Today may be Valentine’s Day but some of us chug and churn along alone in both work and our personal lives. I call it the “only person syndrome.” Never more did this hit home to me until my kitchen drain clogged Sunday evening. But I learned something from the experience, something I knew in my heart before, as well as something I intend to apply in a couple of ways in both personal and business life.
Sunday evening I was (and still am, at least the side effects of the medication) getting over a bout with the flu so a clogged drain was one of the last things I needed. When this happened to my late Mom and Dad, they knew what to do. As I write in my memoir:
When it came to getting things done around the house, if Mom and Dad couldn’t do it themselves, they turned to friends and colleagues. Dad worked as a timekeeper for Canadian National Railway and somewhere in the bowels of Union Station, he met up with Ken, the singing plumber. When house pipes burst, Ken arrived, and after he fixed the offending plumbing device, he let his pipes loose – he sang opera, loud, gregarious, but not to the height of breaking the glass top of the door between the living room and front hall.
(Excerpted from the memoir You Can Go Home – Deconstructing the Demons, copyright 2011 Sharon Crawford)
However, I don’t have a “Ken” in my life. So I turned to my neighbour friends who do this type of work. No help from these neighbours who I had thought were my friends; we help each other out… or so I thought.
One exception here. One of my neighbours was sick and so he was immediately forgiven and I wished him a speedy recovery. One of the other neighbours refused to help with excuses of what he was going to be too busy doing the next day and evening (I had specifically said I didn’t expect anyone to come over late on a Sunday evening). He proceeded to give me a long list of suggestions plus he said he didn’t know anything about such a situation. I know the latter isn’t true and from what I saw yesterday I have my doubts about some of the excuses. As much as it would have hurt, I would prefer he had said he didn’t want to help me with this. Monday morning I called my some-of-the time handyman, and bless his heart, he came over within a few hours and cleared the sucker. His fee was reasonable and he gave me a three-month warranty.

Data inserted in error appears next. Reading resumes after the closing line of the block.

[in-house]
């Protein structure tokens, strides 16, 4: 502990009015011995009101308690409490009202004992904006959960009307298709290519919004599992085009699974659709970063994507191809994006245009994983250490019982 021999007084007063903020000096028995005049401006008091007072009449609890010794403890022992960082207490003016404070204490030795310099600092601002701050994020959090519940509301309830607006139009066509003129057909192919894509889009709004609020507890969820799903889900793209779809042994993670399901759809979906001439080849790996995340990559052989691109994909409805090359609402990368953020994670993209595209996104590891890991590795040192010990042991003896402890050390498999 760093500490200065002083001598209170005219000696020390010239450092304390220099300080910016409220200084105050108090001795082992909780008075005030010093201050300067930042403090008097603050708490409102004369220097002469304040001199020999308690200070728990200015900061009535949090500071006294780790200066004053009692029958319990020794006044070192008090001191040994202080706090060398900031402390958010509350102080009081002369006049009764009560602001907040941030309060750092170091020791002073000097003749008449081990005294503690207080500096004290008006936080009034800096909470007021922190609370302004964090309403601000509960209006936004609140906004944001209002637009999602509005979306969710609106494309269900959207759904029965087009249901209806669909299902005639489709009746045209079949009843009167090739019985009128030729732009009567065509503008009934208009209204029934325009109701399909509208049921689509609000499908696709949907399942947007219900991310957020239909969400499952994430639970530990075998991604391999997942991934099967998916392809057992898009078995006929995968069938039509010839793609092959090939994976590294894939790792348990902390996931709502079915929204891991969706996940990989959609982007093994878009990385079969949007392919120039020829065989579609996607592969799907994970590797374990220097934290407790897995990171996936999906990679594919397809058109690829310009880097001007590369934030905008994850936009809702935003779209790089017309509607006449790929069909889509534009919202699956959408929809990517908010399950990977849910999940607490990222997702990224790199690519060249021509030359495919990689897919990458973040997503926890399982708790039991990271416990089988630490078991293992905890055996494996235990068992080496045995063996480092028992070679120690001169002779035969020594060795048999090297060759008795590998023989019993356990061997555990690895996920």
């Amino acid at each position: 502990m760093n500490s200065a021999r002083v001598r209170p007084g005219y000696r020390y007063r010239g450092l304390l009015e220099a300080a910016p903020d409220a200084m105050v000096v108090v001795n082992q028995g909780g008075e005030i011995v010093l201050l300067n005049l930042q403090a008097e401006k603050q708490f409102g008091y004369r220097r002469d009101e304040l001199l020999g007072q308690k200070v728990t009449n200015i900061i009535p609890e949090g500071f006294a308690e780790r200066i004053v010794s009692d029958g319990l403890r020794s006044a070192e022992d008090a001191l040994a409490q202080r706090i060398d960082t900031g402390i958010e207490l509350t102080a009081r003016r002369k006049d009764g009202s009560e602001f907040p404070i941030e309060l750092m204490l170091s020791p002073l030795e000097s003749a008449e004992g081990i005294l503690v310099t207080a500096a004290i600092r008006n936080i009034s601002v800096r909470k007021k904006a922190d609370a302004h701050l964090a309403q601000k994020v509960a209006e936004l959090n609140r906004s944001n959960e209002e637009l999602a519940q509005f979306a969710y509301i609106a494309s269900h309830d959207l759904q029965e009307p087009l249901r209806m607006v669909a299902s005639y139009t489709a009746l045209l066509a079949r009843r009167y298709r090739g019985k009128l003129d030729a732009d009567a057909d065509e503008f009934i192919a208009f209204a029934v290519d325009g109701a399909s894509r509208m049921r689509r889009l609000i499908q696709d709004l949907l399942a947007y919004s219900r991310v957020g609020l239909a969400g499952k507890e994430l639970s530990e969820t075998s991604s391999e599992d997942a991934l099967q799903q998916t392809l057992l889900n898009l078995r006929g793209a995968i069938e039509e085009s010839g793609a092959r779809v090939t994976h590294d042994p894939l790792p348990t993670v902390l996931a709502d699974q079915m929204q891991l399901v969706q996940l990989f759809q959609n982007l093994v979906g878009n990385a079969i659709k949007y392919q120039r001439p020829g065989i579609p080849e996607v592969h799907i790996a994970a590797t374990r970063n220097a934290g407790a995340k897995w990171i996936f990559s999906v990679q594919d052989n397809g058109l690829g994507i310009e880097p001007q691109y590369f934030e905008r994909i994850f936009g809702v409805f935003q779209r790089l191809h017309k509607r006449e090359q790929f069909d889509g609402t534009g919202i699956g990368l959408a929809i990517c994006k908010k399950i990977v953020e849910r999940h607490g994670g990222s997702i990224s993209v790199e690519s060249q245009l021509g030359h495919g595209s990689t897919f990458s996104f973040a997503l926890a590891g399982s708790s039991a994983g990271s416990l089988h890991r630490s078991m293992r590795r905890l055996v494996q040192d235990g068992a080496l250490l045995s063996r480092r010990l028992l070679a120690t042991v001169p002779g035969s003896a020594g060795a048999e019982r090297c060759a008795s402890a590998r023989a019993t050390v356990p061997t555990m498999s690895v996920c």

So, what is the lesson? How can I apply it in my personal and business life?
The lesson is two-fold. The bottom line is we have to trust ourselves to fix things in our lives and not really depend on others. I don’t mean we have to learn all trades and be all things. But when push comes to shove, we need to be careful whom we ask for help. Friends may not be the best answer (and really from previous experiences with another friend, I should’ve known this) so consider other options – from other professionals to ourselves.
Of course (and I have to stick this in) it helps if we have a partner, a significant other, even a sibling, who we can rely on at least for support, and sometimes help. Those of us living the “only person syndrome” can’t. However, we have another option…find someone else on our radar who is in a similar situation and offer that person support and ask for his or hers and I don’t mean running over to fix the plumbing. A buddy-type support, whether by phone or email or maybe sometimes in person when the going gets rough on one person’s side. The situation will switch and both individuals will have a chance to listen or lean on the other.
In these tough economic times, especially for us self-employed, this can often be the tipping point that gets someone moving in a positive direction – a job lead, a step out of the miasma of hopelessness and maybe a good laugh or two. It’s worth a try and I’m going to do this as soon as these medication side effects ease off (not drowsiness or anything with the brain working, for anyone wondering). I have someone in mind on the professional level.
Next week I want to go into how laughter can help our health and well-being.
Only Child Writes